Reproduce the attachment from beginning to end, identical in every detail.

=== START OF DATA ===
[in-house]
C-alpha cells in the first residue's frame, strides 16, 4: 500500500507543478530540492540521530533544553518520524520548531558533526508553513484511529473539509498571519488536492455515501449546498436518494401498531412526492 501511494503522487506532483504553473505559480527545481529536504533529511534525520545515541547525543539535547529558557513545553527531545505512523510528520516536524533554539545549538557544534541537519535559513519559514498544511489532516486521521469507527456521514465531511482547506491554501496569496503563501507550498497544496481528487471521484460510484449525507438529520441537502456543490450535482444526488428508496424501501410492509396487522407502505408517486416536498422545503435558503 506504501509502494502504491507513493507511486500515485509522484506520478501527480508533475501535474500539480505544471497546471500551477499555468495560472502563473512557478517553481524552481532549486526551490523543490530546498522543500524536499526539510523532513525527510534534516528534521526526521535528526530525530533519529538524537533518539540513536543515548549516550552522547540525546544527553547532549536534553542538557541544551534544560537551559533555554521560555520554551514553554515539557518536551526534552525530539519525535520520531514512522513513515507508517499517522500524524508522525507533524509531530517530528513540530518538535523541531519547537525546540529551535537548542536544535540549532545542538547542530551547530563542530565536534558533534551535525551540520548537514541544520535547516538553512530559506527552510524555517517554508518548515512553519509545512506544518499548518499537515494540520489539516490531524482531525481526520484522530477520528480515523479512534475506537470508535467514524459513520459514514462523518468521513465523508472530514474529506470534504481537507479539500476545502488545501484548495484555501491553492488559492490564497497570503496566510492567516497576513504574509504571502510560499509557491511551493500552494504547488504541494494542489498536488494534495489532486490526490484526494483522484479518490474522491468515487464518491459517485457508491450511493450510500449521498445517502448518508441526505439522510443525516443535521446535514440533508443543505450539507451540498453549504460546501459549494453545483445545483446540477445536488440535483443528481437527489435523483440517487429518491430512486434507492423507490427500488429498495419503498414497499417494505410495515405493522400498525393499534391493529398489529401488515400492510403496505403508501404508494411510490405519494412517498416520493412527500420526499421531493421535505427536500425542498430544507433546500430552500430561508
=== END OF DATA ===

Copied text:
[in-house]
C-alpha cells in the first residue's frame, strides 16, 4: 500500500507543478530540492540521530533544553518520524520548531558533526508553513484511529473539509498571519488536492455515501449546498436518494401498531412526492 501511494503522487506532483504553473505559480527545481529536504533529511534525520545515541547525543539535547529558557513545553527531545505512523510528520516536524533554539545549538557544534541537519535559513519559514498544511489532516486521521469507527456521514465531511482547506491554501496569496503563501507550498497544496481528487471521484460510484449525507438529520441537502456543490450535482444526488428508496424501501410492509396487522407502505408517486416536498422545503435558503 506504501509502494502504491507513493507511486500515485509522484506520478501527480508533475501535474500539480505544471497546471500551477499555468495560472502563473512557478517553481524552481532549486526551490523543490530546498522543500524536499526539510523532513525527510534534516528534521526526521535528526530525530533519529538524537533518539540513536543515548549516550552522547540525546544527553547532549536534553542538557541544551534544560537551559533555554521560555520554551514553554515539557518536551526534552525530539519525535520520531514512522513513515507508517499517522500524524508522525507533524509531530517530528513540530518538535523541531519547537525546540529551535537548542536544535540549532545542538547542530551547530563542530565536534558533534551535525551540520548537514541544520535547516538553512530559506527552510524555517517554508518548515512553519509545512506544518499548518499537515494540520489539516490531524482531525481526520484522530477520528480515523479512534475506537470508535467514524459513520459514514462523518468521513465523508472530514474529506470534504481537507479539500476545502488545501484548495484555501491553492488559492490564497497570503496566510492567516497576513504574509504571502510560499509557491511551493500552494504547488504541494494542489498536488494534495489532486490526490484526494483522484479518490474522491468515487464518491459517485457508491450511493450510500449521498445517502448518508441526505439522510443525516443535521446535514440533508443543505450539507451540498453549504460546501459549494453545483445545483446540477445536488440535483443528481437527489435523483440517487429518491430512486434507492423507490427500488429498495419503498414497499417494505410495515405493522400498525393499534391493529398489529401488515400492510403496505403508501404508494411510490405519494412517498416520493412527500420526499421531493421535505427536500425542498430544507433546500430552500430561508